Latin American and Hemispheric Studies
Latin America's proximity, shared history, and increasingly intertwined demography make it a key region for the United States. Yet, despite impressive democratization in the region in recent decades, serious problems — poverty, inequality, ethnic cleavage, crime, political violence, and illicit drug flows — persist. Future hemispheric leaders will grapple with an often contradictory blend of political and economic successes and failures. To develop innovative approaches to the enduring problems of the hemisphere, tomorrow's leaders need a broad and deep knowledge of the region.
The Master of Arts of Latin American and Hemispheric Studies program prepares students for careers throughout the Western Hemisphere. The program's faculty members are internationally recognized authorities. Outstanding part-time professors are drawn primarily from the Washington policy community and provide insiders' perspectives on key institutions and policies. The program coordinates a dynamic series of special events that brings leading policymakers from Washington and all over the world to engage with students and faculty on issues facing the hemisphere.
The program's location in the heart of Washington, D.C., facilitates employment at a broad spectrum of organizations. Students and alumni are employed at leading organizations that are only a few blocks from the GW campus, including multilateral organizations like the Organization of American States and the World Bank, policy institutes like the Inter-American Dialogue and the Washington Office on Latin America, government agencies like the Departments of State and Commerce, and many more.
Fall – February 1 (To be considered for fellowship support, applications must be submitted by January 7.)
Standardized test scores:
GRE/GMAT test- optional
Two (2) letters of recommendation, preferably from professors. Applicants who have been out of school for several years may send recommendations from supervisors or employers.
Prior academic records:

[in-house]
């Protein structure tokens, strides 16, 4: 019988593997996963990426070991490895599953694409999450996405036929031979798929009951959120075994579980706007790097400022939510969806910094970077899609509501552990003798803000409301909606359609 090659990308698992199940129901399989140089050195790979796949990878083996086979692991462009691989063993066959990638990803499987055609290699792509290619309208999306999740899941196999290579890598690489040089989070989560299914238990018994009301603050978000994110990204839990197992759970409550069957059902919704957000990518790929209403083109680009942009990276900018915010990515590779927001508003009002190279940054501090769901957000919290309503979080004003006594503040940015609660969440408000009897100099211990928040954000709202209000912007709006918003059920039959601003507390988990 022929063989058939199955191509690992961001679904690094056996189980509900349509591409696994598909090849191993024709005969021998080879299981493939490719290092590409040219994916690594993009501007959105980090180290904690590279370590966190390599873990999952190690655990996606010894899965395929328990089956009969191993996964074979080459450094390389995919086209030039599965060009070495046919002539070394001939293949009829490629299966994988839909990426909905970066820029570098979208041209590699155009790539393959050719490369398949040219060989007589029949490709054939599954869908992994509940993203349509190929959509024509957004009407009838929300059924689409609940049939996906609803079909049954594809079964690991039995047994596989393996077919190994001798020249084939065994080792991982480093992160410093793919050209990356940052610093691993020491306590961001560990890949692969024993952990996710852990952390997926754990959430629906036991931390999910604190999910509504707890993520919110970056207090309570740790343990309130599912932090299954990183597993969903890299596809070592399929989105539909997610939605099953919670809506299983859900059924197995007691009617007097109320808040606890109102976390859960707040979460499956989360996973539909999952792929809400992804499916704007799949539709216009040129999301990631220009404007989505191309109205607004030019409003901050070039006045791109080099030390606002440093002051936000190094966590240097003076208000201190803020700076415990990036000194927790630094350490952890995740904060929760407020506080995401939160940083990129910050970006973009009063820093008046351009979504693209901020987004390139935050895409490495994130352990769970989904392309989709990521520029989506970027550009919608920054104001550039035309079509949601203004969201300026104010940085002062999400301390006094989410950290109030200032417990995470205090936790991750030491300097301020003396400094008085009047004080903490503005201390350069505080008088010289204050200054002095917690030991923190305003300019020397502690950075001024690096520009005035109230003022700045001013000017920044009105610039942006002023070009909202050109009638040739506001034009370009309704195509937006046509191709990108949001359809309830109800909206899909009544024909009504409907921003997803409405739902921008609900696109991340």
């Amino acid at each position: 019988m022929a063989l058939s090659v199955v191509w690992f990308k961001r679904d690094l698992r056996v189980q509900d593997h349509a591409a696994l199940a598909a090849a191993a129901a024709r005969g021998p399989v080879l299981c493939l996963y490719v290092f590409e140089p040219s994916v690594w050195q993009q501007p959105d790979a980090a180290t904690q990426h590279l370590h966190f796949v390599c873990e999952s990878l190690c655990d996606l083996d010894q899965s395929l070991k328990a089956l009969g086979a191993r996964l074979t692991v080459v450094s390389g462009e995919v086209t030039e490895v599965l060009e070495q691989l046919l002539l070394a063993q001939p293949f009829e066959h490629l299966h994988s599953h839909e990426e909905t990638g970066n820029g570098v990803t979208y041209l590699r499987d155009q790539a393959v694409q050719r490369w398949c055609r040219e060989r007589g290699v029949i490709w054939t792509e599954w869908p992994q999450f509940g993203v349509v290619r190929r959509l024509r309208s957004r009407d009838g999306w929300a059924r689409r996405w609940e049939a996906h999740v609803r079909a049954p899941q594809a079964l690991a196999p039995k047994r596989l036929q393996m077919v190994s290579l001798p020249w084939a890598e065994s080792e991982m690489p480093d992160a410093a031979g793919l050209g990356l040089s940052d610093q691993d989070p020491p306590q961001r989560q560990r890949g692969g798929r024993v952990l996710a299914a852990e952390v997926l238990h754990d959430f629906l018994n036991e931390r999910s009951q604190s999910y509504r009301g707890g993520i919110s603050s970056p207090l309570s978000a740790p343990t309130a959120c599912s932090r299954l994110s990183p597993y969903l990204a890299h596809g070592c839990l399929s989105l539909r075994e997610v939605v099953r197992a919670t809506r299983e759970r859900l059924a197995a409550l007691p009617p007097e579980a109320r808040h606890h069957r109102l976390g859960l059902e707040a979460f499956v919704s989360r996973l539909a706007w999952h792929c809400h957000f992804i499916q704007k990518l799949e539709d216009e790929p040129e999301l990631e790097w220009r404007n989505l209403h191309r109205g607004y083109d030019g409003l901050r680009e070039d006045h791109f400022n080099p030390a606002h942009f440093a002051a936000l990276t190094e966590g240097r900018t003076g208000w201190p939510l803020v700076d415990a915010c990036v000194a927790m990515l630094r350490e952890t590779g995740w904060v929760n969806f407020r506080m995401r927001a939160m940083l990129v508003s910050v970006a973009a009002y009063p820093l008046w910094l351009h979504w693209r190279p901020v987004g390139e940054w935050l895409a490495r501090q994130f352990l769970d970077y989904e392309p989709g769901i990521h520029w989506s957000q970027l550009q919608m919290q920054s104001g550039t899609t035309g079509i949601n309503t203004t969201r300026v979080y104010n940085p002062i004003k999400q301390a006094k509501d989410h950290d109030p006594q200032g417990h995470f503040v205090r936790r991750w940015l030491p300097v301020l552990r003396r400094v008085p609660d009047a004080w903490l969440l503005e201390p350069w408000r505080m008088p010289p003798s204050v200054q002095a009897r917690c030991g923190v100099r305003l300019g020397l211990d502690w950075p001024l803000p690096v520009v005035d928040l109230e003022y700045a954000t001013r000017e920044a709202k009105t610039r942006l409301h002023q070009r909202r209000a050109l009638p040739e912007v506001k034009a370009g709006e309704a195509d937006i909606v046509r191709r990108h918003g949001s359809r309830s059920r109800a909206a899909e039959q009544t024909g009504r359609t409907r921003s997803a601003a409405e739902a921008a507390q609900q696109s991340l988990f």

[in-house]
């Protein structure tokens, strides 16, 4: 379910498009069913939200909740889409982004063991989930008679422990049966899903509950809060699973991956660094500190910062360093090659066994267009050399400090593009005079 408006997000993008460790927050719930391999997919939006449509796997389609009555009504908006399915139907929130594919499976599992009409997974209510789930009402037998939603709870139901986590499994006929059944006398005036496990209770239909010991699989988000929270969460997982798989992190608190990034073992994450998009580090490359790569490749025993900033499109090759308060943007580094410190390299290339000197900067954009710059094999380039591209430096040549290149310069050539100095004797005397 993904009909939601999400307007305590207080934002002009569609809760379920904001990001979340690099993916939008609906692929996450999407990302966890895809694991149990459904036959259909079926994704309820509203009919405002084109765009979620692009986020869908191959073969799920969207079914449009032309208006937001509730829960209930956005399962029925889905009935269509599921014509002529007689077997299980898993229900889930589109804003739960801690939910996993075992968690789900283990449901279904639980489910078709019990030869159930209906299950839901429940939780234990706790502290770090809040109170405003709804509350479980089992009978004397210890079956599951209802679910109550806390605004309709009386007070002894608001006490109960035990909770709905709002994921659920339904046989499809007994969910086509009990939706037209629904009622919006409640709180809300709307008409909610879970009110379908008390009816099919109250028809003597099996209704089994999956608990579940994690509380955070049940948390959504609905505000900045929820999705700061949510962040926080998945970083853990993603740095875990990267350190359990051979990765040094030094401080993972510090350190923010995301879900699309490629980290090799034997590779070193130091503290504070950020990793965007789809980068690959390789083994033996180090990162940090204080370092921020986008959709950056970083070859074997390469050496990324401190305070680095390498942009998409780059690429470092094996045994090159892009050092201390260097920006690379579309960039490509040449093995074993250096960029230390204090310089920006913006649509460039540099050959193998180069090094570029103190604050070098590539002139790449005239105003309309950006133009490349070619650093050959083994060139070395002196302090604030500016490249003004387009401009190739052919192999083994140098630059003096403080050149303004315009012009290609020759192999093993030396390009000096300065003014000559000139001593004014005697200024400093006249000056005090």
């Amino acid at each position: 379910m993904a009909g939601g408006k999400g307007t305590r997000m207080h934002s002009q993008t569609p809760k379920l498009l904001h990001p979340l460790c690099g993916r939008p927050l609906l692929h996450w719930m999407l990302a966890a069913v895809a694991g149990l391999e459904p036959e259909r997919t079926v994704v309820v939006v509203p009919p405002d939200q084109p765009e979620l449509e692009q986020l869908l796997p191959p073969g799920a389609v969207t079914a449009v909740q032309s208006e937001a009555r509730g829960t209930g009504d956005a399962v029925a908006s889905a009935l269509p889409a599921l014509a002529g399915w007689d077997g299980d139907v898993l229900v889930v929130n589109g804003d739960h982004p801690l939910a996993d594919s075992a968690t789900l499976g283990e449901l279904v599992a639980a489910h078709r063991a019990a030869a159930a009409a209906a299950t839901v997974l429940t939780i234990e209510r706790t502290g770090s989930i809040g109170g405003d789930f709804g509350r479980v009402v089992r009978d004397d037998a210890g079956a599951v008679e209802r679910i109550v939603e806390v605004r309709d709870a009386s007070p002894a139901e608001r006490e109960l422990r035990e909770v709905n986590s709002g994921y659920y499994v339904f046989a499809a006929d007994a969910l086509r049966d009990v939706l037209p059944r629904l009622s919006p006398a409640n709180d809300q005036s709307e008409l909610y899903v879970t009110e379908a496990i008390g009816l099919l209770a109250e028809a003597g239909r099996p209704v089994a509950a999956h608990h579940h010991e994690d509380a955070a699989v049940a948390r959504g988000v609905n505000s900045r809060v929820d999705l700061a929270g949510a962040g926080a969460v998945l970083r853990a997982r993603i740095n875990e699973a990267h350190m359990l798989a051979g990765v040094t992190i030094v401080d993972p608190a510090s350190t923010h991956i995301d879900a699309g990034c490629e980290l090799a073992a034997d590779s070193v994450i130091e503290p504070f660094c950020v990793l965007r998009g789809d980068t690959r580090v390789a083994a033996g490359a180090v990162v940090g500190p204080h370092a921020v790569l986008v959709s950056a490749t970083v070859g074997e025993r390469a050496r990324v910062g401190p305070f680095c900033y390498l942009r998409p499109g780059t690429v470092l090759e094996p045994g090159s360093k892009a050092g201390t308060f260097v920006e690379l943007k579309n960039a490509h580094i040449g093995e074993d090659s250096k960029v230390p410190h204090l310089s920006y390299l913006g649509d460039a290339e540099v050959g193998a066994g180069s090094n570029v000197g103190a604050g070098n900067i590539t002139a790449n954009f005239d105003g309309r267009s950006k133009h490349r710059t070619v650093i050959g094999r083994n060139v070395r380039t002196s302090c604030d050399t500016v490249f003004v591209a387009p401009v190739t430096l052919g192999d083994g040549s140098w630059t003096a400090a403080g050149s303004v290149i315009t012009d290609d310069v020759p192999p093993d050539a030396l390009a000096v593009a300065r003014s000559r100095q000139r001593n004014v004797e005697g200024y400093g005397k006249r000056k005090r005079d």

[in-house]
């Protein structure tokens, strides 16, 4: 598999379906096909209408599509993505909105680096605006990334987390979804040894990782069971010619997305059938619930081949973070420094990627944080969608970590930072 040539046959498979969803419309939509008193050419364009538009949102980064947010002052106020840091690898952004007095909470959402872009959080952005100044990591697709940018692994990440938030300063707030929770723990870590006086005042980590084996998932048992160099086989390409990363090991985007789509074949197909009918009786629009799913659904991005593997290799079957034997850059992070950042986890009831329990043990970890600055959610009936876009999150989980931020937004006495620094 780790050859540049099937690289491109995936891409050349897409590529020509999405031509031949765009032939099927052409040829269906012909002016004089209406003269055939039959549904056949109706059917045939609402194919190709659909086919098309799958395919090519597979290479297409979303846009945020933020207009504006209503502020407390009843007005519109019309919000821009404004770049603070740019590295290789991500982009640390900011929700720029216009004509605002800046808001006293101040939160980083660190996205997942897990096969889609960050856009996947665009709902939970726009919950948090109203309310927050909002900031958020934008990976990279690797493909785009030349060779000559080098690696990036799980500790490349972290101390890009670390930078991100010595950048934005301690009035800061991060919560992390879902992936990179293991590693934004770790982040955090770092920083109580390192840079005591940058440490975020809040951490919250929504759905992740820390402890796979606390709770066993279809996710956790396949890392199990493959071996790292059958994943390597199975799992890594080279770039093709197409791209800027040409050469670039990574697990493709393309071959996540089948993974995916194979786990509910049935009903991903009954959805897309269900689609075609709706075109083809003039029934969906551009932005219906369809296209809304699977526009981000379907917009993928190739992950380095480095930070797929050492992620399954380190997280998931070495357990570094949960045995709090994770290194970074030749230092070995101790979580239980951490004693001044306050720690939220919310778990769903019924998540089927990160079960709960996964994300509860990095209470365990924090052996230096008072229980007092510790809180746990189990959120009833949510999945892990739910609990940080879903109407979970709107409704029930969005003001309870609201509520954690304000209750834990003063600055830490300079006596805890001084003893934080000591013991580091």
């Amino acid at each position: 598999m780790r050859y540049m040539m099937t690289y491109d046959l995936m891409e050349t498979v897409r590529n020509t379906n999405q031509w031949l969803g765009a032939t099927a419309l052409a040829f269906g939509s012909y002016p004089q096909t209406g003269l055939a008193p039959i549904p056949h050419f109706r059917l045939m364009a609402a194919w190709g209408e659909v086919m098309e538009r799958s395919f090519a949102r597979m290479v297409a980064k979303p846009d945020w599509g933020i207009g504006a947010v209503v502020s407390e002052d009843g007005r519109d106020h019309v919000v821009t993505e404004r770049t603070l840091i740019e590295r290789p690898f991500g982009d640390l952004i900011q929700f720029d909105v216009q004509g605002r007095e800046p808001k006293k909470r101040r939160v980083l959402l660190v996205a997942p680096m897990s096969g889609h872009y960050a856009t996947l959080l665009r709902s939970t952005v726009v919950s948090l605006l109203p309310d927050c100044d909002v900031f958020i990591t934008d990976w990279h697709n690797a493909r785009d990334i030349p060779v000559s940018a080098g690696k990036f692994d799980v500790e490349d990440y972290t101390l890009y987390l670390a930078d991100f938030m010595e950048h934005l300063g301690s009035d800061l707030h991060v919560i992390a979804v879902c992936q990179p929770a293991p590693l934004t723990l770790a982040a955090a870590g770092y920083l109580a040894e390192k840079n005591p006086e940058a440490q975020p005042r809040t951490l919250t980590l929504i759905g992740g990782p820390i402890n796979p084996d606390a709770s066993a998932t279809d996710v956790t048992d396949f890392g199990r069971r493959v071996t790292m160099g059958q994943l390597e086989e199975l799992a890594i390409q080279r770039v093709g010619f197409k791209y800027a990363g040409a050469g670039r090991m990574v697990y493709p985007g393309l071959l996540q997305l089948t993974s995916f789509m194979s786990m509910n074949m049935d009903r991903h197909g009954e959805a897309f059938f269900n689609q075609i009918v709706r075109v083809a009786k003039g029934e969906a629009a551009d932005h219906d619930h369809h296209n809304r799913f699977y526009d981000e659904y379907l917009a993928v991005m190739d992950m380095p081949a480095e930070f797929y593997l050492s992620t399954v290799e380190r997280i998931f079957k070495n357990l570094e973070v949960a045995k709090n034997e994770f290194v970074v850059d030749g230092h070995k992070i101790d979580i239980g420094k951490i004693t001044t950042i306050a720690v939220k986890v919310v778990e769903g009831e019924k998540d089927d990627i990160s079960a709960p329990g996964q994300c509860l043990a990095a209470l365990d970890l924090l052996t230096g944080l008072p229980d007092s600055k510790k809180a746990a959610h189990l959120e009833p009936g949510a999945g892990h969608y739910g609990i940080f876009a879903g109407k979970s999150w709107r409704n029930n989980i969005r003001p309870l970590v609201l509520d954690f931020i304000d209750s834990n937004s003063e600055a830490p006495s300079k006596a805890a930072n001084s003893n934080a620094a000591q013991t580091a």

Transcripts are required from all colleges and universities attended, whether or not credit was earned, the program was completed, or the credit appears as transfer credit on another transcript. Unofficial transcripts from all colleges and universities attended should be uploaded to your online application. Official transcripts are required only of applicants who are offered admission.
Statement of purpose:
For your Statement of Purpose, choose one of these options:
In an essay of approximately 500 words, state your purpose in undertaking graduate study at the Elliott School of International Affairs. As part of your statement of purpose, describe your academic and research interests, career objectives, and how a degree from the Elliott School will enable you to achieve your goals. Please be specific.
In an essay of approximately 500 words, please discuss an issue of international importance you wish to address in your professional career. Please include how the Elliott School and the academic program to which you have applied will prepare you to address this global issue.
A resumé or curriculum vitae is required. High intermediate proficiency of Spanish or Portuguese is required prior to admission.
International applicants only:
Please review International Applicant Information carefully for details on required documents, earlier deadlines for applicants requiring an I-20 or DS-2019 from GW, and English language requirements.
PLEASE NOTE that Elliott School programs require the following minimum English language test scores for admission:
Supporting documents not submitted online should be mailed to:
Office of Graduate Admissions
The Elliott School of International Affairs
The George Washington University
1957 E Street, NW, Suite 301
Washington, DC 20052
Contact for questions:
[email protected] ~ 202.994.7050 ~ 202.994.9537 (fax)
9:00 am – 5:00 pm, Monday through Friday